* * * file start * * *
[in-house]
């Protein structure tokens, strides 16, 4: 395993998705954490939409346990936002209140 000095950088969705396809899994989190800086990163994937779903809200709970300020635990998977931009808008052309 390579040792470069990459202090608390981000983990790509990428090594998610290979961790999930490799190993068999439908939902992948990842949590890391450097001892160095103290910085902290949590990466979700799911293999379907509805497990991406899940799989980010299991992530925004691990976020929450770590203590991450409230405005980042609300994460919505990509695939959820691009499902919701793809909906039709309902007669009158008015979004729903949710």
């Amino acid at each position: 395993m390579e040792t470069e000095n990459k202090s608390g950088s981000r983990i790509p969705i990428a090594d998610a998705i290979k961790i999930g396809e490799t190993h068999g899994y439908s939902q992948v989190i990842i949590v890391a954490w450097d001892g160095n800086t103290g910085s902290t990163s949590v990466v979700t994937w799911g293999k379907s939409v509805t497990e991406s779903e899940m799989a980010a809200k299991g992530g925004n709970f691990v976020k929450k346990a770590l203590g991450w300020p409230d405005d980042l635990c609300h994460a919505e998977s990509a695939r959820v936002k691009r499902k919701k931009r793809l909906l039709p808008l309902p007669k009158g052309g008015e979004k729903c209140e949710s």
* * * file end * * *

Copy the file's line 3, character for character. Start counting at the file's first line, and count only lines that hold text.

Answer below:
């Amino acid at each position: 395993m390579e040792t470069e000095n990459k202090s608390g950088s981000r983990i790509p969705i990428a090594d998610a998705i290979k961790i999930g396809e490799t190993h068999g899994y439908s939902q992948v989190i990842i949590v890391a954490w450097d001892g160095n800086t103290g910085s902290t990163s949590v990466v979700t994937w799911g293999k379907s939409v509805t497990e991406s779903e899940m799989a980010a809200k299991g992530g925004n709970f691990v976020k929450k346990a770590l203590g991450w300020p409230d405005d980042l635990c609300h994460a919505e998977s990509a695939r959820v936002k691009r499902k919701k931009r793809l909906l039709p808008l309902p007669k009158g052309g008015e979004k729903c209140e949710s």